“If school choice effectively functions as a standing critique of public education as well as being a potential solution to problems evident in the current system,” asks Hunter Baker in this week’s Acton Commentary, “how can public school advocates ever approve of an appointee like Betsy DeVos?”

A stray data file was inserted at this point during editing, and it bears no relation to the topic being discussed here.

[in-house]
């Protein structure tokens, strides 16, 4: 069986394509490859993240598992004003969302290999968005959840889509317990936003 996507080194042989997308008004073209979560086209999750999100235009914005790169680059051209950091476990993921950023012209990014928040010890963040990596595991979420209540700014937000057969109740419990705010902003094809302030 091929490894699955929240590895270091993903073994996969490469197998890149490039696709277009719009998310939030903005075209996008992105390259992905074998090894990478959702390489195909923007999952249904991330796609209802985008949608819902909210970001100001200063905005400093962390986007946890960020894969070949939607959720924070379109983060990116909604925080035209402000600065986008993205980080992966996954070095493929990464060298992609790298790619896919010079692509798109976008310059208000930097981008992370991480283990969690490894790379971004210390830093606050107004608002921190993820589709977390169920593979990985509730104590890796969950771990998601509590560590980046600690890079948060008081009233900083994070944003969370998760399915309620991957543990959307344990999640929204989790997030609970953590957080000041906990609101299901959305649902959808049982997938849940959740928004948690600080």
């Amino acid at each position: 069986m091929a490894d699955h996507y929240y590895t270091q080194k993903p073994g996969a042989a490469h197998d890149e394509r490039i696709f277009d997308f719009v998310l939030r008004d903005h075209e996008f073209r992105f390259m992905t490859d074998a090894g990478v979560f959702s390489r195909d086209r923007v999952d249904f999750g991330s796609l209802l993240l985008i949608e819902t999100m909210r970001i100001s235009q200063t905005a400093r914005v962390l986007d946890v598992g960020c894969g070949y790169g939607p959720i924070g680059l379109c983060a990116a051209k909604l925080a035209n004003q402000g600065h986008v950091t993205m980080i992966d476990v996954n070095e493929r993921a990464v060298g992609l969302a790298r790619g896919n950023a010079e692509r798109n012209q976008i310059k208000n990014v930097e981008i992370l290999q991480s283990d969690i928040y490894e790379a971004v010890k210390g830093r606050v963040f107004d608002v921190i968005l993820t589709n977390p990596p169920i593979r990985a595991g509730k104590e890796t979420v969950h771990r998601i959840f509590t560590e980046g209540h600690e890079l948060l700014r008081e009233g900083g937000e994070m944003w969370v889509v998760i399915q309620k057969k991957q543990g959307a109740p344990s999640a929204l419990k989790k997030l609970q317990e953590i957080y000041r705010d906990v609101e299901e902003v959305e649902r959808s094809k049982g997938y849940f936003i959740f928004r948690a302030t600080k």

That question leads to others. What is the mission of the Department of Education? And if that mission is defined as advancing public education in the United States in a particular way, then does any elected president have the right to appoint a reformer who may alter the mission or bring a substantially new philosophy of how it might be achieved? Unless we answer those questions in the negative, then we elevate a particular vision of public school education to the level of a substantive right required by the constitution. Worse, we would foreclose any real chance of innovation and reform.